Sunday, November 4, 2007

This presentation is part of : Palliative Care Nursing Research with Older Adults
Spirituality in Coping with Chronic Disease among Puerto Rican Women
Jean W. Lange, RN, PhD, School of Nursing, Fairfield University, Fairfield, CT, USA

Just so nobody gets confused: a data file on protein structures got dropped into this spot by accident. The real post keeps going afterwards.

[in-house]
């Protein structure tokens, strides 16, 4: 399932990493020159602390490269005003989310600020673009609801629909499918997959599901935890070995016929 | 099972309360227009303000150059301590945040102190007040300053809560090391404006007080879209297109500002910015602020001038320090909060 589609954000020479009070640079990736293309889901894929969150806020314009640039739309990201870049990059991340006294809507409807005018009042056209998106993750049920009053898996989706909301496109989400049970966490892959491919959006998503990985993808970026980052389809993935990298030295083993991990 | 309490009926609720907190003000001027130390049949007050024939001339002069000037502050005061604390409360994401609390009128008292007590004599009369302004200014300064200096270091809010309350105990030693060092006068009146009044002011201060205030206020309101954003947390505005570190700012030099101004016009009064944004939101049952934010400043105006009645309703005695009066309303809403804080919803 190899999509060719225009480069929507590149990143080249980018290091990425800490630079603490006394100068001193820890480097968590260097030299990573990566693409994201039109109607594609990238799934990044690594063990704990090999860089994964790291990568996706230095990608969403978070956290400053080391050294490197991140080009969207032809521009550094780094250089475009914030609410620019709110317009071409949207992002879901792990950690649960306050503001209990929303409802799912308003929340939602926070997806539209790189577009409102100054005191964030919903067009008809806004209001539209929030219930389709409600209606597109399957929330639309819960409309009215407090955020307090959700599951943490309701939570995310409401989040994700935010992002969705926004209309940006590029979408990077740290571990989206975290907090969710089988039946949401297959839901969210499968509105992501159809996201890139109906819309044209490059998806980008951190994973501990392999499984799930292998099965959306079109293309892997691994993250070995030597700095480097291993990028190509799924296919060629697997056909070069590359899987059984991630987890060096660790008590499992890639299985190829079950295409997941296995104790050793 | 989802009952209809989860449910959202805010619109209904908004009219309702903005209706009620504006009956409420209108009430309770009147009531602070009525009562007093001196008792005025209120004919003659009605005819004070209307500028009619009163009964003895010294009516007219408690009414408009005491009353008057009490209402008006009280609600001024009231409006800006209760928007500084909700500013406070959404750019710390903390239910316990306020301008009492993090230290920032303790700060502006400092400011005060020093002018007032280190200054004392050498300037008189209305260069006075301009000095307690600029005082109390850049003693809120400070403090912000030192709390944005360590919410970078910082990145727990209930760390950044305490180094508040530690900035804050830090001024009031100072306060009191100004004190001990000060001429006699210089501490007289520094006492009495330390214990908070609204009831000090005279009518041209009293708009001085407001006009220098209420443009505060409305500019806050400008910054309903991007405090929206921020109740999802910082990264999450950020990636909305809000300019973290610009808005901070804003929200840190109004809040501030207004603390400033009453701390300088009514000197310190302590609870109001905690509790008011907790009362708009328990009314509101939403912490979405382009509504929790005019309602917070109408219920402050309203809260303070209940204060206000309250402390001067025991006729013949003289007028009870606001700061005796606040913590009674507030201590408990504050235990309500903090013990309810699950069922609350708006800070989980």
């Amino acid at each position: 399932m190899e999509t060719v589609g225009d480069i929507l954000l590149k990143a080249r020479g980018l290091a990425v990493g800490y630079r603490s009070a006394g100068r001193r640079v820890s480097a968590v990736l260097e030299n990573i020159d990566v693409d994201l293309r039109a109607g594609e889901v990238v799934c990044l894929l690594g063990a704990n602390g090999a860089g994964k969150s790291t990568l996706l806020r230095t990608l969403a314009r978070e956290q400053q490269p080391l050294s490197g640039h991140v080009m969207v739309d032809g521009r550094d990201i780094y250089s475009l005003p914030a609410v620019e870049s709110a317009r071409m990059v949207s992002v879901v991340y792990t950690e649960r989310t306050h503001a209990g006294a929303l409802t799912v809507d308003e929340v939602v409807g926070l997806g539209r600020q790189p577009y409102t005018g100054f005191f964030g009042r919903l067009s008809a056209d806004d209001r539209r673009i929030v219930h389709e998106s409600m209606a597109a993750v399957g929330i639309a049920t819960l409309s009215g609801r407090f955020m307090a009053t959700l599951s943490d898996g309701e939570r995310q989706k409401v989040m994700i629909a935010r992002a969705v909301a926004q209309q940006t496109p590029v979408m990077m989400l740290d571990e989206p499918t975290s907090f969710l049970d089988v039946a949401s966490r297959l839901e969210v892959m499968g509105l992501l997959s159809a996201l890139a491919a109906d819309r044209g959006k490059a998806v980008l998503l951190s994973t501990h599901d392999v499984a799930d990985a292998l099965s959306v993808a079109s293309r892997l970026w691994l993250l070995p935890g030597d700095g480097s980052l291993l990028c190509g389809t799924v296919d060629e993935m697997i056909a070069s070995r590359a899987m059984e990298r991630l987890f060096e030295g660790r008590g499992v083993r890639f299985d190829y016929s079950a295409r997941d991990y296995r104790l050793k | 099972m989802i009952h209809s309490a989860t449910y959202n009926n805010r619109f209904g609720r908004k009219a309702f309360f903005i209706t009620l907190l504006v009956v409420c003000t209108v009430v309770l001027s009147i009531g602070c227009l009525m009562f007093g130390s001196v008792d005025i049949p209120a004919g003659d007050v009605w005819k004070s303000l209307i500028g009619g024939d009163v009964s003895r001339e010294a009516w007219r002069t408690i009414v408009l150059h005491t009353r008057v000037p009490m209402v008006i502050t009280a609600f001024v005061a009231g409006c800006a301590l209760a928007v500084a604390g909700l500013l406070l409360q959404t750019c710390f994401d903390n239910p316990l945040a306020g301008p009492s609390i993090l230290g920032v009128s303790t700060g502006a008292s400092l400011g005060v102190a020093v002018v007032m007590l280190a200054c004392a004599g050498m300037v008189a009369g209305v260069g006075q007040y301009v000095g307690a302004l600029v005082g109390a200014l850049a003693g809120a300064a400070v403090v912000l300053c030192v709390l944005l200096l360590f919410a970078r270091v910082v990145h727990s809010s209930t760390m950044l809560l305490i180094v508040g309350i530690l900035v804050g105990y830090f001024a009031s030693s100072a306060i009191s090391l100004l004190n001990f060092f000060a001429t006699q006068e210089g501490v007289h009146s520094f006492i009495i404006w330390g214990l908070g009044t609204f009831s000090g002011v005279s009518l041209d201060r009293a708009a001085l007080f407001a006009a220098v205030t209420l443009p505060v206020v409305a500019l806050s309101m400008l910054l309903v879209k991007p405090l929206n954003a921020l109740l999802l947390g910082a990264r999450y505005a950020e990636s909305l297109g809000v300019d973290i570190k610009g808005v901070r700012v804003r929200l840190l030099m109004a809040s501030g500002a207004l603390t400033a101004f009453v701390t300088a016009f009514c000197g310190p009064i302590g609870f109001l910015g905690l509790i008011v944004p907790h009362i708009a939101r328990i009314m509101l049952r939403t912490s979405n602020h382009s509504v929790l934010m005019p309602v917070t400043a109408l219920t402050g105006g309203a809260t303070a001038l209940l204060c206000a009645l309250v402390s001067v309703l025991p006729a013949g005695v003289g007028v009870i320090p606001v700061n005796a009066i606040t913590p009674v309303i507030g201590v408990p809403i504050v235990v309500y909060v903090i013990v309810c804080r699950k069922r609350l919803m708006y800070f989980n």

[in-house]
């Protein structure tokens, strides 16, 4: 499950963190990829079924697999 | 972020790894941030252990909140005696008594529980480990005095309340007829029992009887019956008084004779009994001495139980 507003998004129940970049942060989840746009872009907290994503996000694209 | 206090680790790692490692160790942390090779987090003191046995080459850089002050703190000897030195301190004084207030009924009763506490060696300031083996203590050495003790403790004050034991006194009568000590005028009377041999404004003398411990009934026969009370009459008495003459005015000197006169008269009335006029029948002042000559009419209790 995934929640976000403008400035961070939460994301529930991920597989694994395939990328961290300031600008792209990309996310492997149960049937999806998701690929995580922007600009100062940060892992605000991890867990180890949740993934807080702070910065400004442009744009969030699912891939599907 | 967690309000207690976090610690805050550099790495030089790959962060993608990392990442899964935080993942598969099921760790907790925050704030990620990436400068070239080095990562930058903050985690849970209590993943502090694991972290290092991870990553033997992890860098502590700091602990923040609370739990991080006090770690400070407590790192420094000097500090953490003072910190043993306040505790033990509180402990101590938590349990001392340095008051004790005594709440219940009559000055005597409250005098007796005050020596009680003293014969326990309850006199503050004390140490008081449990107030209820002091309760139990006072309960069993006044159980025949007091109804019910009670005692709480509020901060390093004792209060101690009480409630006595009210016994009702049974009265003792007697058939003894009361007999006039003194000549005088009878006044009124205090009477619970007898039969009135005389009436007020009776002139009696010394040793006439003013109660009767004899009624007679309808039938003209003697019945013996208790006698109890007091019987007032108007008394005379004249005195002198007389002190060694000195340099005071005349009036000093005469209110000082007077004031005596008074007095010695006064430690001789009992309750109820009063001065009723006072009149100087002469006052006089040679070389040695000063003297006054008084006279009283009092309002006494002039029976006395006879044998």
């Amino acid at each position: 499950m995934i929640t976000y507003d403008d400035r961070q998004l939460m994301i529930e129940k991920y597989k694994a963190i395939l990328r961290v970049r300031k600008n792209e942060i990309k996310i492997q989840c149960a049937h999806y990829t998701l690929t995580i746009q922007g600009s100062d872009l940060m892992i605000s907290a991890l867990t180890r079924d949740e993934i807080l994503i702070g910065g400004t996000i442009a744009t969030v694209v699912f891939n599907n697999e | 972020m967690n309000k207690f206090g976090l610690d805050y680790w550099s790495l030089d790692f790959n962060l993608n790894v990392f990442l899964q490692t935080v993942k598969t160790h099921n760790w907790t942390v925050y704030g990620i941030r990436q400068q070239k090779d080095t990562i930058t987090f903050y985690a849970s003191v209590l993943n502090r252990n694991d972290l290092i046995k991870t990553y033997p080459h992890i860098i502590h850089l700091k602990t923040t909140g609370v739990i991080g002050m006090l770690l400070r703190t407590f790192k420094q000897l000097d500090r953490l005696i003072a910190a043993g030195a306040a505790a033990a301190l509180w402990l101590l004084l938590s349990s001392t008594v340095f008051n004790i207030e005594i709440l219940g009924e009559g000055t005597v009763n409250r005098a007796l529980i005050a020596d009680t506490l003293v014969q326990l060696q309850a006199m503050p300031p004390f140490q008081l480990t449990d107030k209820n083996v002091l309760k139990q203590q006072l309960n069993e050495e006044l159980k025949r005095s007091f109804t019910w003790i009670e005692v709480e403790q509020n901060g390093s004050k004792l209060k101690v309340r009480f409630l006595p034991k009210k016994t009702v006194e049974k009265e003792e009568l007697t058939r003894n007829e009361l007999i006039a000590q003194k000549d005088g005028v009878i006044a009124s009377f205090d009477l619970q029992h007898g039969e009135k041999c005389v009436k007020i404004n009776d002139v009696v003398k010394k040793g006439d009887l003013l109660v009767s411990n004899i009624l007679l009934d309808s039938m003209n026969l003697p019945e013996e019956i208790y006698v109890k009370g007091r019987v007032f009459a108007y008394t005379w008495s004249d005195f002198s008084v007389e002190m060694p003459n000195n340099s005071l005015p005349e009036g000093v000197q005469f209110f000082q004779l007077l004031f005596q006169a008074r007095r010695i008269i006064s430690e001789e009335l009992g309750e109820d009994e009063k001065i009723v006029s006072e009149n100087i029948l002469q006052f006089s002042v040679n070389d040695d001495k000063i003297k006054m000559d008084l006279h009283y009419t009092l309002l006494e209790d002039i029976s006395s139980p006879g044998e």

Background: Palliative care encompasses the management of disease-related disabilities as well end-of-life care. Among the rapidly growing Hispanic population, Puerto Ricans report the highest incidence of disability, most often linked to chronic disease. Prevalence of disabling diseases such as cardiovascular disease, diabetes, and renal dysfunction among Puerto Rican women poses challenges for coping with the associated functional losses. Spirituality, an integral part of Puerto Rican culture, reportedly enables feelings of emotional well-being among those with chronic illness (Morales et al., 2002). Purpose: To explore the spiritual experience of Puerto Rican women in coping with chronic disease. Methods: A qualitative design using phenomenological methods (Colaizzi, 1979) guided this study. Interviews with 12 Puerto Rican women aged 55 or older, diagnosed with a chronic illness for at least five years 5 years, and reporting at least one activity limitation (Katz, 1970; activity Lawton, 1969) were audiotaped and transcribed. Measures to enhance credibility and dependability included achieving saturation plus one; bracketing researcher preconceptions; reaching inter-rater agreement of 80% or higher regarding the identification of significant statements, categories, and themes; documenting the decision trail from formulated meanings to theme clusters promote auditability; and seeking participant validation to authenticate themes. Findings: Preliminary findings suggest three themes: dedication to God; relinquishing control to a higher being; and faith as source of inner security and peace. Implications: The findings suggest that spirituality is an integral part of coping among Puerto Rican women with chronic disease. Nurses may facilitate more effective coping by recognizing the prominent role spirituality can have in helping patients deal with illness. Further research regarding the phenomenon of spirituality in diverse groups, such as in Puerto Rican men or other Hispanic subgroups is needed. The potential for spirituality to positively impact coping with disease and disability warrants greater attention in nursing curricula.